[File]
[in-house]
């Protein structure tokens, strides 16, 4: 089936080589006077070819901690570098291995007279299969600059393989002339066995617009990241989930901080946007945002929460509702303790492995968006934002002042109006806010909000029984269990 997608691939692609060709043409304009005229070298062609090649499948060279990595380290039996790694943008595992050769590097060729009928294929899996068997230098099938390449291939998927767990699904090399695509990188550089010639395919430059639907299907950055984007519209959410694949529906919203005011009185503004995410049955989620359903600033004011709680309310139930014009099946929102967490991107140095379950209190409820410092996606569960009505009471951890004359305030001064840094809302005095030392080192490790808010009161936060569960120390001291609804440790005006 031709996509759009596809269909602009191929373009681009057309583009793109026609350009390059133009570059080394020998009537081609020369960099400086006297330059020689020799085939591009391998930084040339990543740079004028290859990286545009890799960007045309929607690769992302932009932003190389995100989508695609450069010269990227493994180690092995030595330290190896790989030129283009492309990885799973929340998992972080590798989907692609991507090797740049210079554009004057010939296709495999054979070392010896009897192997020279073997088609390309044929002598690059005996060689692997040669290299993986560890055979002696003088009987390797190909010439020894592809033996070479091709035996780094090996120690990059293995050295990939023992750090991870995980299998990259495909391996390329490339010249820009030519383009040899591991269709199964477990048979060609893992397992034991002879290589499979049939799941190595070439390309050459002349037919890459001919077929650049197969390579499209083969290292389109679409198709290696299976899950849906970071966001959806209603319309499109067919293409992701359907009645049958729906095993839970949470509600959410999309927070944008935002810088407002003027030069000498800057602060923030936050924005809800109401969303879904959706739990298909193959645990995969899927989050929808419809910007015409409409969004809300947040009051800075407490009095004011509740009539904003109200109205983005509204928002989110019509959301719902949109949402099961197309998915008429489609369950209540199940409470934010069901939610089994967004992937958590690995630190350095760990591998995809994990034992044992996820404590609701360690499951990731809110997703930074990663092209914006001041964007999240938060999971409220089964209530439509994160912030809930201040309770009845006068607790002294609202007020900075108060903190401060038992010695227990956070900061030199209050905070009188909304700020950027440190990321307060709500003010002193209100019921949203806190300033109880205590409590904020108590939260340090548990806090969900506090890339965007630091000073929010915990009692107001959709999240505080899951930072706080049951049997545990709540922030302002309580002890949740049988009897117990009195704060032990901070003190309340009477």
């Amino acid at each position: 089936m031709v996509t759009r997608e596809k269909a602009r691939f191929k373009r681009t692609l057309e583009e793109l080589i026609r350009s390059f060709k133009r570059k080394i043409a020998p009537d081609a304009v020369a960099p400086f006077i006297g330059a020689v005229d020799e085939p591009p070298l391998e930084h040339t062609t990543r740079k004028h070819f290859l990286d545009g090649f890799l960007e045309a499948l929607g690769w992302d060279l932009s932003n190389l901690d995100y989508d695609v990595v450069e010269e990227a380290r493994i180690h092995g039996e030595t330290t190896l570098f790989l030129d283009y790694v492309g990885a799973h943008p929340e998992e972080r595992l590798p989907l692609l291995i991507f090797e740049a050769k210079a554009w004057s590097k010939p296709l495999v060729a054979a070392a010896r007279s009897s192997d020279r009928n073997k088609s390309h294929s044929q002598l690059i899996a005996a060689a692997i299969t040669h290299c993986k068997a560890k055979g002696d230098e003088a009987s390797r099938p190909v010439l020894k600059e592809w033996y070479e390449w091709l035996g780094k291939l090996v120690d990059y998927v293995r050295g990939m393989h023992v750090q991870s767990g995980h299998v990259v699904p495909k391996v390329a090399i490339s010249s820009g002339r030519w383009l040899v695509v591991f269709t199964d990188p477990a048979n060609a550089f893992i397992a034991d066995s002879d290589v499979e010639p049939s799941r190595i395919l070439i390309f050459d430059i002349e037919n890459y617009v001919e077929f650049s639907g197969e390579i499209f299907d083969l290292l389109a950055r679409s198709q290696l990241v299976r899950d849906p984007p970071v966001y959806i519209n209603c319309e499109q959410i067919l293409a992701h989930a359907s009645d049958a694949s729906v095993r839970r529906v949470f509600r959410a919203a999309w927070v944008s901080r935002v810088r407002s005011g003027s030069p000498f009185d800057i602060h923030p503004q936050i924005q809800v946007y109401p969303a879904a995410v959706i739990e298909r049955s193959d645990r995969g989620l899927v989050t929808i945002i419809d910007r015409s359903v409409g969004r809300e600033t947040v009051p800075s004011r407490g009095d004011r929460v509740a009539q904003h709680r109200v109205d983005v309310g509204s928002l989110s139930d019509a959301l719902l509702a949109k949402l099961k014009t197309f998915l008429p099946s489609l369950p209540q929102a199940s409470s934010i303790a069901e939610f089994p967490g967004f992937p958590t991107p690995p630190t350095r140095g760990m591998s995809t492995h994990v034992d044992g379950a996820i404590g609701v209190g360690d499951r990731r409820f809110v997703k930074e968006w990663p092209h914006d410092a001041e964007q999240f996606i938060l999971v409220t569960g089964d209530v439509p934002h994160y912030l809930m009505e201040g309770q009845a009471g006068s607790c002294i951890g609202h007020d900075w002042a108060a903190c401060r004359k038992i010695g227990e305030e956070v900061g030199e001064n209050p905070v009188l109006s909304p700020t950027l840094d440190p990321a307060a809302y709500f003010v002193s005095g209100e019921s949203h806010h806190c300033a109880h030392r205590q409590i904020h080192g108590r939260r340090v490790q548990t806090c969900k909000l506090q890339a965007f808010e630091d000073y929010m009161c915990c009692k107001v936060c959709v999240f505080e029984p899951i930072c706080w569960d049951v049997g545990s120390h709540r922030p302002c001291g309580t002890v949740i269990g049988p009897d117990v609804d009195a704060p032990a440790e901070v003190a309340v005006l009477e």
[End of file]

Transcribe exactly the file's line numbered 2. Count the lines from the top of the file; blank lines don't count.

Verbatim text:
């Protein structure tokens, strides 16, 4: 089936080589006077070819901690570098291995007279299969600059393989002339066995617009990241989930901080946007945002929460509702303790492995968006934002002042109006806010909000029984269990 997608691939692609060709043409304009005229070298062609090649499948060279990595380290039996790694943008595992050769590097060729009928294929899996068997230098099938390449291939998927767990699904090399695509990188550089010639395919430059639907299907950055984007519209959410694949529906919203005011009185503004995410049955989620359903600033004011709680309310139930014009099946929102967490991107140095379950209190409820410092996606569960009505009471951890004359305030001064840094809302005095030392080192490790808010009161936060569960120390001291609804440790005006 031709996509759009596809269909602009191929373009681009057309583009793109026609350009390059133009570059080394020998009537081609020369960099400086006297330059020689020799085939591009391998930084040339990543740079004028290859990286545009890799960007045309929607690769992302932009932003190389995100989508695609450069010269990227493994180690092995030595330290190896790989030129283009492309990885799973929340998992972080590798989907692609991507090797740049210079554009004057010939296709495999054979070392010896009897192997020279073997088609390309044929002598690059005996060689692997040669290299993986560890055979002696003088009987390797190909010439020894592809033996070479091709035996780094090996120690990059293995050295990939023992750090991870995980299998990259495909391996390329490339010249820009030519383009040899591991269709199964477990048979060609893992397992034991002879290589499979049939799941190595070439390309050459002349037919890459001919077929650049197969390579499209083969290292389109679409198709290696299976899950849906970071966001959806209603319309499109067919293409992701359907009645049958729906095993839970949470509600959410999309927070944008935002810088407002003027030069000498800057602060923030936050924005809800109401969303879904959706739990298909193959645990995969899927989050929808419809910007015409409409969004809300947040009051800075407490009095004011509740009539904003109200109205983005509204928002989110019509959301719902949109949402099961197309998915008429489609369950209540199940409470934010069901939610089994967004992937958590690995630190350095760990591998995809994990034992044992996820404590609701360690499951990731809110997703930074990663092209914006001041964007999240938060999971409220089964209530439509994160912030809930201040309770009845006068607790002294609202007020900075108060903190401060038992010695227990956070900061030199209050905070009188909304700020950027440190990321307060709500003010002193209100019921949203806190300033109880205590409590904020108590939260340090548990806090969900506090890339965007630091000073929010915990009692107001959709999240505080899951930072706080049951049997545990709540922030302002309580002890949740049988009897117990009195704060032990901070003190309340009477």